Talk about a smart car. Toyota engineers are hard at work infusing a professional race car driver’s instincts and reflexes with the foresight of a super computer into active safety technology. Toyota’s goal is to enhance roadway safety by combining autonomous vehicle technology with AI algorithms inspired by the skillsets of a professional driver. Engineers and team members at Toyota Research Institute (TRI) are working with Stanford’s Dynamic Design Lab to make this a reality.
Although some crashes occur through no driver error, others require split-second thinking and action from drivers. This project hopes to replicate a professional driver’s response in a specific situation. One example cited by Toyota is how to react on a turn when roads are wet and slippery. In such instances, professional drivers may choose to “drift” the car through a turn.
“Every day, there are deadly vehicle crashes that result from extreme situations where most drivers would need superhuman skills to avoid a collision,” said Gill Pratt, Toyota Research Institute CEO and chief scientist at Toyota Motor Corporation (TMC). “The reality is that every driver has vulnerabilities, and to avoid a crash, drivers often need to make maneuvers that are beyond their abilities. Through this project, TRI will learn from some of the most skilled drivers in the world to develop sophisticated control algorithms that amplify human driving abilities and keep people safe.”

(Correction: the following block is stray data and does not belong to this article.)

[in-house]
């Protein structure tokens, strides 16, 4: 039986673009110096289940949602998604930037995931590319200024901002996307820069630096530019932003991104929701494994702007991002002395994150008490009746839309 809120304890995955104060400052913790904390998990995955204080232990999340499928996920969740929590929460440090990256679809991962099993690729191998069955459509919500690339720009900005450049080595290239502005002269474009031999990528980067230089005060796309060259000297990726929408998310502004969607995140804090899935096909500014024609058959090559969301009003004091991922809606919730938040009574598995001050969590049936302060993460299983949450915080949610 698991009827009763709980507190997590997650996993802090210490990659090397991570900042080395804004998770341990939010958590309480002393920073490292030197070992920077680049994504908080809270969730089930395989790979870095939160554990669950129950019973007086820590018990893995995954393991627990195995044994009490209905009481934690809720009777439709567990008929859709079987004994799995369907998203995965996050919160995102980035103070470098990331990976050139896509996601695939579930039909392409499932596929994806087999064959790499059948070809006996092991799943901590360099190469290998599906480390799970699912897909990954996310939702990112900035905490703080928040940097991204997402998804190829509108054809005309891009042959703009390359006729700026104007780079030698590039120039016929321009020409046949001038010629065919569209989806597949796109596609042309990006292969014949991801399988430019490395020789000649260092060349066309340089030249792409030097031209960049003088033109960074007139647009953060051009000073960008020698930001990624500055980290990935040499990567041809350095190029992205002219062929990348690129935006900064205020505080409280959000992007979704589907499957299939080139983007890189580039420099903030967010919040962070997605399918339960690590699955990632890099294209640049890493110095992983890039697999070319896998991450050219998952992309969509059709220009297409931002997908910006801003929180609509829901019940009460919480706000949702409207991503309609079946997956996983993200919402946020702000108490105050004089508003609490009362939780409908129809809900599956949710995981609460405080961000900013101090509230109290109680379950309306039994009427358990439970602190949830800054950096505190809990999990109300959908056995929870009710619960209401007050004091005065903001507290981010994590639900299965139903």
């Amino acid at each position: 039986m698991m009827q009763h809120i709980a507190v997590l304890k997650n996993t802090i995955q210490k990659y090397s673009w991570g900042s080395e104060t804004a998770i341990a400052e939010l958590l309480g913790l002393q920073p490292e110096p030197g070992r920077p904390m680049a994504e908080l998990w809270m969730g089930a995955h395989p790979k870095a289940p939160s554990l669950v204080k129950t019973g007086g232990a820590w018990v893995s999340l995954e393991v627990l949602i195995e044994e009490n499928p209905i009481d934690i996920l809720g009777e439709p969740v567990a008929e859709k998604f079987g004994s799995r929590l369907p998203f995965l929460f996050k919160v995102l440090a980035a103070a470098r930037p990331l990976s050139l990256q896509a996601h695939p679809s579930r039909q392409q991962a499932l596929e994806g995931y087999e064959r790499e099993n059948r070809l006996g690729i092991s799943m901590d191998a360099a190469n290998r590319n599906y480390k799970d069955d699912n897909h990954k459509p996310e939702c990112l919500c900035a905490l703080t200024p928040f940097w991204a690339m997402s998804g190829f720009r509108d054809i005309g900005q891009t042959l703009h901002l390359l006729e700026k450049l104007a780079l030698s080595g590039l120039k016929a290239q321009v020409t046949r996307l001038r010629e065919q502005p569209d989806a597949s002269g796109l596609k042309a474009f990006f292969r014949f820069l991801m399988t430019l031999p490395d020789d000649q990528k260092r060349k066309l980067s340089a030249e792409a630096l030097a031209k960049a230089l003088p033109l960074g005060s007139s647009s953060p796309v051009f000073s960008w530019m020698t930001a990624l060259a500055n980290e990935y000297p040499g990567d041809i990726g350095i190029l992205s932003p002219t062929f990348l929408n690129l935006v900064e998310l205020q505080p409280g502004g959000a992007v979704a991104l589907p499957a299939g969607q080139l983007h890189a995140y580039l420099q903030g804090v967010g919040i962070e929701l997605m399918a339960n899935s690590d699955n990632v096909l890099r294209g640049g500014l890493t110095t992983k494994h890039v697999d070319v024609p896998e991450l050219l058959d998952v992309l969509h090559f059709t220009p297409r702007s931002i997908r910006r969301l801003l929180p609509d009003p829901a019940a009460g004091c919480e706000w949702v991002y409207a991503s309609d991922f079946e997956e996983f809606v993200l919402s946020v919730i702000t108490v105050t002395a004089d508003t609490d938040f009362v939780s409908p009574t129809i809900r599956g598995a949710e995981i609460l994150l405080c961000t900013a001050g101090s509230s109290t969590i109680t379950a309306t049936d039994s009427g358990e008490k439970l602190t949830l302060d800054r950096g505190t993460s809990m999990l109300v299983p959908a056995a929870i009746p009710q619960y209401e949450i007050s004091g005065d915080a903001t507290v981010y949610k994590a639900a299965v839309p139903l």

“Since 2008, our lab has taken inspiration from human race car drivers in designing algorithms that enable automated vehicles to handle the most challenging emergencies,” added Professor Chris Gerdes of Stanford University’s Dynamic Design Laboratory. “Through this research, we have the opportunity to move these ideas much closer to saving lives on the road.”
Toyota says their goal is to design a new level of active safety technology and share it broadly so that other auto manufacturers can deploy it on the road. TRI is also working with Toyota Motor Corporation’s Vehicle Dynamics Control Team – based in Japan – to apply the drifting architecture for future Toyota vehicles.